Your goals should be specific, measurable, achievable, realistic, and timely (SMART). For example: If you want to take all your family to Disney World this year, you write down a goal of “I will save $10,000 to treat my entire family to a Disney vacation by next Fall.”
This is perfect. It is specific and clearly outlines where you want to go. It creates a measurable time frame for when you would like to make this trip. Using the SMART method is one of the best ways to outline your personal finance goals because it outlines the details of your next achievement.
Disney is only an example. For many women, their SMART goals may be something like:
- Have $5,000 in savings by the end of the year
- Turn my side hustle into a business that earns $12,000 per month within 6 months
- Contribute X amount of dollars every Y weeks towards my retirement account to cash in when I’m 65 years old.
It is all relevant to you, the individual woman. Once you've set up your short-term goals with SMART parameters in mind, move on to long-term ones. Then break those down into smaller steps that will move the needle closer toward achieving your ultimate goal of financial freedom!
2. Women Can Create a Budget with Fixed and Variable Costs
Understanding your monthly cash flow is the first step to avoiding the bag lady syndrome. To do this, you'll need to know what your fixed and variable costs (aka "outgo") are each month.
Fixed costs remain the same each month. These are items like rent, car payments, mortgage payments, or monthly contributions to other accounts. Variable expenses are different because they fluctuate from week to week. This would be things like groceries, electricity, or gas money.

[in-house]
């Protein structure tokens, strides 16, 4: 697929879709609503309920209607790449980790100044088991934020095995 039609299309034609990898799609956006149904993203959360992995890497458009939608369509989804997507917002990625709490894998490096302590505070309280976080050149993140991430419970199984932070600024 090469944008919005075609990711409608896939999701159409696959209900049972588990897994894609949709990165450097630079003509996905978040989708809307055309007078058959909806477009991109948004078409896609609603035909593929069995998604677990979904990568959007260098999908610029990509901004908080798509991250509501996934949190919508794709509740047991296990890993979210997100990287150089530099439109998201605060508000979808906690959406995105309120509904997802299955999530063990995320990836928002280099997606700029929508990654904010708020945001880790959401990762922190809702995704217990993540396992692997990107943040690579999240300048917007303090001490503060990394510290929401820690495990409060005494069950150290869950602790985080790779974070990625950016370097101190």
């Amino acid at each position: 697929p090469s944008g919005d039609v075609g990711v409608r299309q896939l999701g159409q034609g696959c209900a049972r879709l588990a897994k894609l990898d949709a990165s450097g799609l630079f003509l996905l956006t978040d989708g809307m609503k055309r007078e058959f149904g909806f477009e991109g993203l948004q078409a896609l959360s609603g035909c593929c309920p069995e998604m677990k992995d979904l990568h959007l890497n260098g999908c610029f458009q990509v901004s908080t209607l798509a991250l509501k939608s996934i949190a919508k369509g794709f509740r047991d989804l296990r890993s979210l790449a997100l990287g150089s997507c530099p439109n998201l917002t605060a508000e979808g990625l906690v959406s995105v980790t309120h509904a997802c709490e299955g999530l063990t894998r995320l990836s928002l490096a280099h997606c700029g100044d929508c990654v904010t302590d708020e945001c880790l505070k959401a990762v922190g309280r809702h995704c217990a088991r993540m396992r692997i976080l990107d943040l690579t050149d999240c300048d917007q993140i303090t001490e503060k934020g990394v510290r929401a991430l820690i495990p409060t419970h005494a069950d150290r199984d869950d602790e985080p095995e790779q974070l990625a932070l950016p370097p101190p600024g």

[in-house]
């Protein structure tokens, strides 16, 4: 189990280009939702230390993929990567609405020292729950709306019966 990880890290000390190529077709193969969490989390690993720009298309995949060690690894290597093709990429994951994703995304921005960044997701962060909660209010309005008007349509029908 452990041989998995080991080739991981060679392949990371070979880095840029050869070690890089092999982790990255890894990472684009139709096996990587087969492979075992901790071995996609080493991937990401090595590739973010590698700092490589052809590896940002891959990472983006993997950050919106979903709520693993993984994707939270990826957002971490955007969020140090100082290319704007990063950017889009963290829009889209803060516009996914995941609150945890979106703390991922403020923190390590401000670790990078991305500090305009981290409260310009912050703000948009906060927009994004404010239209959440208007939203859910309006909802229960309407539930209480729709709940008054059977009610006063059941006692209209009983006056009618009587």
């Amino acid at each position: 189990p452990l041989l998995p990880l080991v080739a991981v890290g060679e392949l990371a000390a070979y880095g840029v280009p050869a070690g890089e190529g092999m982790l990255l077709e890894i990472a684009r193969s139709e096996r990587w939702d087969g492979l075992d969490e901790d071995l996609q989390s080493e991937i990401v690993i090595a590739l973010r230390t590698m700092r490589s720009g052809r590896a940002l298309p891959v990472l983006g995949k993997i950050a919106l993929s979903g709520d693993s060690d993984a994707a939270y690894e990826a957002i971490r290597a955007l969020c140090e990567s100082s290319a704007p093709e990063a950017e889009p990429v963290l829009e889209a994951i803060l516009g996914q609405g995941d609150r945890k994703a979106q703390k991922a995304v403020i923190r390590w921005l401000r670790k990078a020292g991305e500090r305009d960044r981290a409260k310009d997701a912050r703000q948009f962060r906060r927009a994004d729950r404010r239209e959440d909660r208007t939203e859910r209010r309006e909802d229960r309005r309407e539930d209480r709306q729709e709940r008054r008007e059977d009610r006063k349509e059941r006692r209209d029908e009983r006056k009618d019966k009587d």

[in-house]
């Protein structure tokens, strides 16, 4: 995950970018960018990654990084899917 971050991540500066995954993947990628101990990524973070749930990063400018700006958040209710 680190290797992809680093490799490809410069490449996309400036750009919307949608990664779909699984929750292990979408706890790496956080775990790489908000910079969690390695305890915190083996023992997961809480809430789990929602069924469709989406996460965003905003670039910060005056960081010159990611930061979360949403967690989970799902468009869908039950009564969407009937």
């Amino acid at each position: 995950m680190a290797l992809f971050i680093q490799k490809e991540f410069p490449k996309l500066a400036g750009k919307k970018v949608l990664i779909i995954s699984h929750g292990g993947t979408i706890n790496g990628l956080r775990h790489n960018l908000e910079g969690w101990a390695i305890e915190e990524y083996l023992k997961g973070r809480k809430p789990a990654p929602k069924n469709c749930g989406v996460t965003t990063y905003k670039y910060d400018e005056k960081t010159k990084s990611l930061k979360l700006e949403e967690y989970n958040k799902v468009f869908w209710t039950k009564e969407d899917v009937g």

Figure out how much money you have coming in each month by subtracting all of your recurring expenses from whatever income you receive. The result will be known as your disposable income or 'disposable' for short. This will be the amount of money you can use toward things that will support your future financial security and help you avoid going into debt.
3. For Women, It’s Important to Outline Your Debts and Assets
Part of my challenge in helping women with their personal finance is bringing all the details of their unique situations into the light. Many clients do not want to face the reality of their spending habits because they may have debt from things they would consider embarrassment. My place is not to judge. We have all been in bad situations before. My role is to empower!
By listing your assets and debts, you can determine how much money is coming in each month. Some people know their debts and assets very well, but if you don't see what you have, it will be difficult to manage it. If I was a bag lady who didn't take care of myself, I would have no idea whether or not my checking account had enough money to pay off all my credit card debt.
You need a clear understanding of how cash moves through your financial structure, and then you can begin to direct and create more opportunities for positive change.
4. Avoid Making New Regrets - Women Taking Action